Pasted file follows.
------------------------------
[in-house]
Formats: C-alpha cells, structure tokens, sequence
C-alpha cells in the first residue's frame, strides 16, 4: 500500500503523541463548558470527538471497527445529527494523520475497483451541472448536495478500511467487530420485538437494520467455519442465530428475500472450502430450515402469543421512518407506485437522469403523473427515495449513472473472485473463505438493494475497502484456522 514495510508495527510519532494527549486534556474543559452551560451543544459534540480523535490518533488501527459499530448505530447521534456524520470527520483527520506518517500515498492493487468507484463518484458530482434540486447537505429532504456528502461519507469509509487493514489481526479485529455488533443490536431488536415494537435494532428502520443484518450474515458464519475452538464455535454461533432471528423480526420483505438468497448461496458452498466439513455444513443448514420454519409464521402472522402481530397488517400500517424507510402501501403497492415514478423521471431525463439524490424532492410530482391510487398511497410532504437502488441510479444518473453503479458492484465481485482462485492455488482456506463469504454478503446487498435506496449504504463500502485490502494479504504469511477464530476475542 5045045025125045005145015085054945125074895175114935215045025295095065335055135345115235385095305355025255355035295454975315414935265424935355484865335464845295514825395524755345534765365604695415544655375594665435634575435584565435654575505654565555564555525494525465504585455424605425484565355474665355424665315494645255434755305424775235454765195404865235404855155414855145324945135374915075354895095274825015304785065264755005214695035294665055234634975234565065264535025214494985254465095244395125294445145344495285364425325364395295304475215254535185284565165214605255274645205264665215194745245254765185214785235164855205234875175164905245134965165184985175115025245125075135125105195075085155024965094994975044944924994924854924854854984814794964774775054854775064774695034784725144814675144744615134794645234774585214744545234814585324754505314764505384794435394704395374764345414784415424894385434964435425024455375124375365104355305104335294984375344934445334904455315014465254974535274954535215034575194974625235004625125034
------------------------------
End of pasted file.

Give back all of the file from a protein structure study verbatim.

[in-house]
Formats: C-alpha cells, structure tokens, sequence
C-alpha cells in the first residue's frame, strides 16, 4: 500500500503523541463548558470527538471497527445529527494523520475497483451541472448536495478500511467487530420485538437494520467455519442465530428475500472450502430450515402469543421512518407506485437522469403523473427515495449513472473472485473463505438493494475497502484456522 514495510508495527510519532494527549486534556474543559452551560451543544459534540480523535490518533488501527459499530448505530447521534456524520470527520483527520506518517500515498492493487468507484463518484458530482434540486447537505429532504456528502461519507469509509487493514489481526479485529455488533443490536431488536415494537435494532428502520443484518450474515458464519475452538464455535454461533432471528423480526420483505438468497448461496458452498466439513455444513443448514420454519409464521402472522402481530397488517400500517424507510402501501403497492415514478423521471431525463439524490424532492410530482391510487398511497410532504437502488441510479444518473453503479458492484465481485482462485492455488482456506463469504454478503446487498435506496449504504463500502485490502494479504504469511477464530476475542 5045045025125045005145015085054945125074895175114935215045025295095065335055135345115235385095305355025255355035295454975315414935265424935355484865335464845295514825395524755345534765365604695415544655375594665435634575435584565435654575505654565555564555525494525465504585455424605425484565355474665355424665315494645255434755305424775235454765195404865235404855155414855145324945135374915075354895095274825015304785065264755005214695035294665055234634975234565065264535025214494985254465095244395125294445145344495285364425325364395295304475215254535185284565165214605255274645205264665215194745245254765185214785235164855205234875175164905245134965165184985175115025245125075135125105195075085155024965094994975044944924994924854924854854984814794964774775054854775064774695034784725144814675144744615134794645234774585214744545234814585324754505314764505384794435394704395374764345414784415424894385434964435425024455375124375365104355305104335294984375344934445334904455315014465254974535274954535215034575194974625235004625125034